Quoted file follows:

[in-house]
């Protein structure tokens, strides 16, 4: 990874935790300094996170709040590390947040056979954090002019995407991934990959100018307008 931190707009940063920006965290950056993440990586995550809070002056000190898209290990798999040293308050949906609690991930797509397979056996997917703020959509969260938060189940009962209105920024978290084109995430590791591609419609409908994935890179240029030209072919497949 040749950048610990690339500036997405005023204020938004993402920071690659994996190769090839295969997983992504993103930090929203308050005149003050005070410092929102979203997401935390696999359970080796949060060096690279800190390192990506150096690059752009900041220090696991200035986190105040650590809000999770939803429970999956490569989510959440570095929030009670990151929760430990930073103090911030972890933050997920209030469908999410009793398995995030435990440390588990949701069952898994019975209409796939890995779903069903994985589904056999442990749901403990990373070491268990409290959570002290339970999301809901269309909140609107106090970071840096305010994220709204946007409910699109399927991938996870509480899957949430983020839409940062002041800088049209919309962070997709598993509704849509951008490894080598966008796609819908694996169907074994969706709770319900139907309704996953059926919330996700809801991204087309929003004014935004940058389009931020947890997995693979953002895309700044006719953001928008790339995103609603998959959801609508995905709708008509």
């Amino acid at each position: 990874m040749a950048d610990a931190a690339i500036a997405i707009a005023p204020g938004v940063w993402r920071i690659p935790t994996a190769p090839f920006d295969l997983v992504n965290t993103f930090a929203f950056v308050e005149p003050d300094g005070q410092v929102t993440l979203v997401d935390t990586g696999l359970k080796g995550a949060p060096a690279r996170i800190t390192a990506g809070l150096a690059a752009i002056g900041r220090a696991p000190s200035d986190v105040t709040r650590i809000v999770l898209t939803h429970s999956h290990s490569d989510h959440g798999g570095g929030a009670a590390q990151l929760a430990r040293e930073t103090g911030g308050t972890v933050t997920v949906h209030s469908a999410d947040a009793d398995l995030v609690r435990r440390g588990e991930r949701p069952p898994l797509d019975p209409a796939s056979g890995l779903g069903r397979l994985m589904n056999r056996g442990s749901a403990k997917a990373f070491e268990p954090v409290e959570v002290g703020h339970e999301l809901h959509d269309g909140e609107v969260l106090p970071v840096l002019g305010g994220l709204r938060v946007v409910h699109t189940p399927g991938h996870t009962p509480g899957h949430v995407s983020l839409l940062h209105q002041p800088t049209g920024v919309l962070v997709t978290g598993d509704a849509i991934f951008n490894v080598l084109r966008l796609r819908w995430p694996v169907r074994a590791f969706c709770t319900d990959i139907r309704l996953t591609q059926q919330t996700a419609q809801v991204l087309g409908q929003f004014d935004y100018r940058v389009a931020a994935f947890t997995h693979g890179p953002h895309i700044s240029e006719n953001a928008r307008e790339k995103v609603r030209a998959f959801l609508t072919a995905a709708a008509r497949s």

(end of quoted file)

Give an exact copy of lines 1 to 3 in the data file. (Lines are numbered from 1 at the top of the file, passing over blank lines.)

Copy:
[in-house]
């Protein structure tokens, strides 16, 4: 990874935790300094996170709040590390947040056979954090002019995407991934990959100018307008 931190707009940063920006965290950056993440990586995550809070002056000190898209290990798999040293308050949906609690991930797509397979056996997917703020959509969260938060189940009962209105920024978290084109995430590791591609419609409908994935890179240029030209072919497949 040749950048610990690339500036997405005023204020938004993402920071690659994996190769090839295969997983992504993103930090929203308050005149003050005070410092929102979203997401935390696999359970080796949060060096690279800190390192990506150096690059752009900041220090696991200035986190105040650590809000999770939803429970999956490569989510959440570095929030009670990151929760430990930073103090911030972890933050997920209030469908999410009793398995995030435990440390588990949701069952898994019975209409796939890995779903069903994985589904056999442990749901403990990373070491268990409290959570002290339970999301809901269309909140609107106090970071840096305010994220709204946007409910699109399927991938996870509480899957949430983020839409940062002041800088049209919309962070997709598993509704849509951008490894080598966008796609819908694996169907074994969706709770319900139907309704996953059926919330996700809801991204087309929003004014935004940058389009931020947890997995693979953002895309700044006719953001928008790339995103609603998959959801609508995905709708008509």
């Amino acid at each position: 990874m040749a950048d610990a931190a690339i500036a997405i707009a005023p204020g938004v940063w993402r920071i690659p935790t994996a190769p090839f920006d295969l997983v992504n965290t993103f930090a929203f950056v308050e005149p003050d300094g005070q410092v929102t993440l979203v997401d935390t990586g696999l359970k080796g995550a949060p060096a690279r996170i800190t390192a990506g809070l150096a690059a752009i002056g900041r220090a696991p000190s200035d986190v105040t709040r650590i809000v999770l898209t939803h429970s999956h290990s490569d989510h959440g798999g570095g929030a009670a590390q990151l929760a430990r040293e930073t103090g911030g308050t972890v933050t997920v949906h209030s469908a999410d947040a009793d398995l995030v609690r435990r440390g588990e991930r949701p069952p898994l797509d019975p209409a796939s056979g890995l779903g069903r397979l994985m589904n056999r056996g442990s749901a403990k997917a990373f070491e268990p954090v409290e959570v002290g703020h339970e999301l809901h959509d269309g909140e609107v969260l106090p970071v840096l002019g305010g994220l709204r938060v946007v409910h699109t189940p399927g991938h996870t009962p509480g899957h949430v995407s983020l839409l940062h209105q002041p800088t049209g920024v919309l962070v997709t978290g598993d509704a849509i991934f951008n490894v080598l084109r966008l796609r819908w995430p694996v169907r074994a590791f969706c709770t319900d990959i139907r309704l996953t591609q059926q919330t996700a419609q809801v991204l087309g409908q929003f004014d935004y100018r940058v389009a931020a994935f947890t997995h693979g890179p953002h895309i700044s240029e006719n953001a928008r307008e790339k995103v609603r030209a998959f959801l609508t072919a995905a709708a008509r497949s």